In this space back in 2019, I wrote an article entitled “Why Do The Good Ones Leave?” In that article, I shared various reasons why good people leave organizations. Those reasons included: leaders with no boundaries, no vision, limits placed on potential and opportunities for growth, and no accountability, to name a few.
Since writing that article, we have continued to witness what’s being called “The Great Resignation” and its impact on business everywhere.
It’s been said that people don’t quit organizations, they quit leaders. It’s a sad but true commentary on the lack of strong leadership skills desperately needed in the workplace.
There are consequences to poor leadership and as the research has demonstrated, employees will leave good jobs for less pay if it means being in a better working environment with stronger leadership. Here’s the sad reality: Good employees leave bad working environments where weak leadership exists. Left behind is a weakened and demoralized team forced to pick up the pieces, share increased duties, and often with no additional compensation.
On the flip side of this dilemma is another issue that needs to be addressed. Why do the bad or toxic employees stay?
Often, it’s not the bad team members that leave that give you the most heartache and grief, it’s the ones who stay.
Those in leadership have miscalculated that person’s value to the organization
Could it be that an employer would rather overlook bad behavior from a productive employee than cut them loose and face the headache of finding their replacement? With the worker shortage as we know it, this is certainly a possibility.
But it also comes down to ways in which leadership within the organization perhaps has overestimated the value of the employee in question. Consistent poor behaviors and actions can’t be glossed over simply because they are the best salesperson on the team. It means little to have an employee who is the biggest contributor to the bottom line of the company. It means little if they are also the biggest jerk in the company.
Those in leadership have miscalculated the climate of their culture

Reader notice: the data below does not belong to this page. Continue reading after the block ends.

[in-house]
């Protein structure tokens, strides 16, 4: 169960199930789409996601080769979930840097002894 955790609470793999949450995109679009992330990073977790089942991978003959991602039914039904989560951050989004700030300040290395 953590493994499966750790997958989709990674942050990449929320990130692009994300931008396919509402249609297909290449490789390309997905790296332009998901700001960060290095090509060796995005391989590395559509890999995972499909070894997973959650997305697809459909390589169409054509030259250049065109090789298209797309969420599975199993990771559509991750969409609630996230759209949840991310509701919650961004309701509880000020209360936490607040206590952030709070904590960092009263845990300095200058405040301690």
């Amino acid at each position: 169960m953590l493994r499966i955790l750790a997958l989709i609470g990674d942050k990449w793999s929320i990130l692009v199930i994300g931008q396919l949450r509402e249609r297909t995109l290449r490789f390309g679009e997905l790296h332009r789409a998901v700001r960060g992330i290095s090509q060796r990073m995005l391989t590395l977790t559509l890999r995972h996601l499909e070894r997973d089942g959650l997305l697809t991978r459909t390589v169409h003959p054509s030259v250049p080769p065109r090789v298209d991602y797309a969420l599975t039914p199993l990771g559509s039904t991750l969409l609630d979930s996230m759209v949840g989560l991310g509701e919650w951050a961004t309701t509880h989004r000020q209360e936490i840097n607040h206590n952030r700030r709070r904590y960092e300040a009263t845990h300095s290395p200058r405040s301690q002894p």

Many in the workplace suffer in silence. They see poor behaviors and actions, see little to no consequence for it, and wonder why such actions and behaviors are tolerated. It’s demoralizing.
When those in leadership fail to see the residual effects and consequences on the culture of the workplace due to the bad ones staying then poor morale is going to always be an issue. You can’t expect the good ones to look the other way forever. They will leave if you don’t deal with it.
Those in leadership had rather try to “keep the peace” than rock the boat
Some in leadership simply don’t want to confront what everyone else sees. They had rather look the other way than just deal with the issue at hand. They just don’t want to rock the boat and deal with the fallout.
This is one of the worst decisions a leader can make. On the one hand, leadership side-steps and avoids the necessary confrontation that needs to take place with the bad employee in hopes that it will get better. As a result, morale continues to falter. The longer this goes on the worse things get. By trying to “keep the peace” with one another, you’ve made things worse for everyone.
It’s been said that what you tolerate, you promote. And this is especially true as it relates to why bad employees stay in your organization. It can be for any reason mentioned or any number of reasons not. But the end result is the same. The bad ones will stay until those in leadership decide it’s time for them to go and that the morale of the good ones and the culture of the organization is worth the sacrifice and worth fighting for.
©2022 Doug Dickerson. Doug Dickerson is a certified leadership speaker, trainer, and coach. Learn more atdougdickerson.net/.